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Friends Lake Makes Big Splash

Longshot pulls surprise in the Florida Derby. He might not race again until Kentucky Derby.

March 14, 2004|Bill Christine | Times Staff Writer

HALLANDALE BEACH, Fla. — Equine research made Gulliver-like strides Saturday. The 53rd running of the Florida Derby seemed to prove that not just any brand of music will soothe the thoroughbred beast.

Back in February, the often-unruly New York-bred Friends Lake heard Dave Mason in concert one day, the Beach Boys the next. Mason didn't do much for Friends Lake, who came unglued in the paddock next to the Gulfstream Park bandstand. But the surf music may have turned Friends Lake around.

"We wanted to expose him to everything to get him ready," trainer John Kimmel said of preparations for the Florida Derby. "I think he enjoyed the Beach Boys. The next day, he was like a dog on a leash."

Kimmel might lobby to book the Beach Boys into Louisville on Kentucky Derby eve, which is April 30. Friends Lake, who had run only four races in his life and had never won a stake, shocked almost everybody in the crowd of 25,505 at Gulfstream, winning the $1-million Florida Derby by three-quarters of a length as a 37-1 shot. While the time for 1 1/8 miles was lackluster, the payoff was boxcars -- Friends Lake's $76.80 win mutuel was the third-highest in the history of the race.

Now Kimmel may be asking Friends Lake to do even more. He's considering no more races for the well-bred colt until the Kentucky Derby. A horse hasn't gone straight from the Florida Derby to win the Kentucky Derby since Needles in 1956; a horse with only two starts as a 3-year-old hasn't won at Churchill since Sunny's Halo in 1983; and only two horses -- Fusaichi Pegasus in 2000 and Grindstone in 1996 -- have won the Derby off only five career starts in the last 49 years.

"This horse will go a mile and a quarter," Kimmel said, referring to the Derby distance. "We thought he was a quality 2-year-old, and now he's had the chance to grow up."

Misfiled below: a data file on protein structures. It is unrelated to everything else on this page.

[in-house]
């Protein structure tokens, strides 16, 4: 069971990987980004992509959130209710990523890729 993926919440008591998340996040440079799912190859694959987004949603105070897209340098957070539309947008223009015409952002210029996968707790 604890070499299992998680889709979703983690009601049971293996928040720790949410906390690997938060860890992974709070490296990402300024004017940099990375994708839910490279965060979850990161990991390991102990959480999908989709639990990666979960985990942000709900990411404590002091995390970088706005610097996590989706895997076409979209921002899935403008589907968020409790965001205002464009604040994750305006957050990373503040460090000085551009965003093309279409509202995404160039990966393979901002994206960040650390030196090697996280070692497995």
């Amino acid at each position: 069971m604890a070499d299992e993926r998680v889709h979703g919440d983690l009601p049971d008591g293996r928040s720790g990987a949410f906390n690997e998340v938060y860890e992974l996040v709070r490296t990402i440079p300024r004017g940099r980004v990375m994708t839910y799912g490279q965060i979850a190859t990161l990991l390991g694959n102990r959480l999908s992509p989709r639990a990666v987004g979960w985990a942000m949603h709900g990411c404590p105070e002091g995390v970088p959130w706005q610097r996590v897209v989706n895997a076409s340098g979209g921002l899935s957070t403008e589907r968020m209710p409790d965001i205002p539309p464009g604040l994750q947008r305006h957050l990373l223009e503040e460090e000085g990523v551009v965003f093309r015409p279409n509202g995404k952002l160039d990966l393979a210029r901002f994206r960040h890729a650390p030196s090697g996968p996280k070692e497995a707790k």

Kimmel, 49, who was a practicing veterinarian for six years before he turned to training, reached into his pocket and produced $100 win and place tickets on his colt. They were worth $5,080.

"I've been dying to get a plasma TV set," Kimmel said.

While Friends Lake made for a kooky story, several also-rans in the Florida Derby were at least temporarily derailed in their march on Kentucky. Value Plus, unable to keep the lead after being half a length in front at the eighth pole, finished second; The Cliff's Edge, with a troubled trip, was third, another three-quarters of a length back; and Read The Footnotes, at even money, was punchless through the lane and came home fourth, beaten by four lengths. Tapit, a curious entry in that he was undefeated in two starts but was tackling nine furlongs off a four-month layoff, finished sixth among 10 horses.

The time was 1:51 1/5 for Friends Lake, who was named by his owners, Chester and Mary Broman, after a lake about 40 miles north of Saratoga Springs, N.Y. Over fast tracks, only three Florida Derbies have been won in a slower time.

Richard Migliore, who rode Friends Lake to his third victory in five starts, had anxious moments before the start. An assistant starter used a lead shank on the colt's nose to urge him into the gate, and Friends Lake resisted. Several assistant starters were needed to load the horse.

"After he got in, he broke sharp," Migliore said. "I was pretty confident from about the half-mile pole, when he started pulling me. About the three-sixteenths, I opted to ease him out to the middle of the track to get clear. He's got that great big A.P. Indy stride."

A son of A.P. Indy, the 1992 horse of the year, and the stakes-winning mare Antespend, Friends Lake was sixth after six furlongs, moved into third by the head of the stretch and passed Value Plus with about 70 yards left.

Rick Violette, who trains Read The Footnotes, thought his colt had recovered from a draining victory in the Fountain of Youth a month ago, but he was mistaken.

"The Fountain of Youth got to him at the eighth pole," Violette said.

Although trainer Nick Zito failed to win the Florida Derby with The Cliff's Edge and a race later saw another of his Kentucky Derby contenders, Eurosilver, miss by a head against Wynn Dot Comma in the seven-furlong Swale Stakes, he left Gulfstream sunnyside up. Wynn Dot Comma, not a Derby prospect, gave jockey Edgar Prado his 5,000th career victory.

"My goal is just to get The Cliff's Edge, Eurosilver and Birdstone in the starting gate at Churchill on May 1," Zito said. "The Cliff's Edge had trouble [getting outside] around the turn, but the race should help him."

Zito turned to Javier Castellano, Eurosilver's jockey, after the Swale and said: "This horse will win the Blue Grass [at Keeneland on April 10]."

Turning to reporters, Zito added: "Everybody's still even. We've still got time to go for the gusto."

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